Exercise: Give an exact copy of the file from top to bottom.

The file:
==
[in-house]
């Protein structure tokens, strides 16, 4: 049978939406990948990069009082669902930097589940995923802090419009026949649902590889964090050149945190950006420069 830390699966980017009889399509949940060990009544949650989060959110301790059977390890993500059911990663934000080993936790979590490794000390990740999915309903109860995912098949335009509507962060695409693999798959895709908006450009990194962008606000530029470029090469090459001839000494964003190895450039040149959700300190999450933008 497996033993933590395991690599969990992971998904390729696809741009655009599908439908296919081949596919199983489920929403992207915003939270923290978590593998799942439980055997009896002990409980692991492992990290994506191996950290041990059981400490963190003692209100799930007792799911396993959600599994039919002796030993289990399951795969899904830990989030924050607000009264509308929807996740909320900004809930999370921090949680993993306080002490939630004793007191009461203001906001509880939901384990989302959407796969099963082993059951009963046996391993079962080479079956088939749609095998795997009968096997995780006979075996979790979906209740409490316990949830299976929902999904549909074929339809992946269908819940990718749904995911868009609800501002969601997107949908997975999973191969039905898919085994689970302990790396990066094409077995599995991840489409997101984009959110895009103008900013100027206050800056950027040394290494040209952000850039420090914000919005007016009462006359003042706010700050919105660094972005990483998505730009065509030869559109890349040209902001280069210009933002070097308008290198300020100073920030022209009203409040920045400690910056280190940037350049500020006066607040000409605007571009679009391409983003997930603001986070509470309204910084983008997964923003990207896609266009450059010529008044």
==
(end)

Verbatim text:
[in-house]
């Protein structure tokens, strides 16, 4: 049978939406990948990069009082669902930097589940995923802090419009026949649902590889964090050149945190950006420069 830390699966980017009889399509949940060990009544949650989060959110301790059977390890993500059911990663934000080993936790979590490794000390990740999915309903109860995912098949335009509507962060695409693999798959895709908006450009990194962008606000530029470029090469090459001839000494964003190895450039040149959700300190999450933008 497996033993933590395991690599969990992971998904390729696809741009655009599908439908296919081949596919199983489920929403992207915003939270923290978590593998799942439980055997009896002990409980692991492992990290994506191996950290041990059981400490963190003692209100799930007792799911396993959600599994039919002796030993289990399951795969899904830990989030924050607000009264509308929807996740909320900004809930999370921090949680993993306080002490939630004793007191009461203001906001509880939901384990989302959407796969099963082993059951009963046996391993079962080479079956088939749609095998795997009968096997995780006979075996979790979906209740409490316990949830299976929902999904549909074929339809992946269908819940990718749904995911868009609800501002969601997107949908997975999973191969039905898919085994689970302990790396990066094409077995599995991840489409997101984009959110895009103008900013100027206050800056950027040394290494040209952000850039420090914000919005007016009462006359003042706010700050919105660094972005990483998505730009065509030869559109890349040209902001280069210009933002070097308008290198300020100073920030022209009203409040920045400690910056280190940037350049500020006066607040000409605007571009679009391409983003997930603001986070509470309204910084983008997964923003990207896609266009450059010529008044």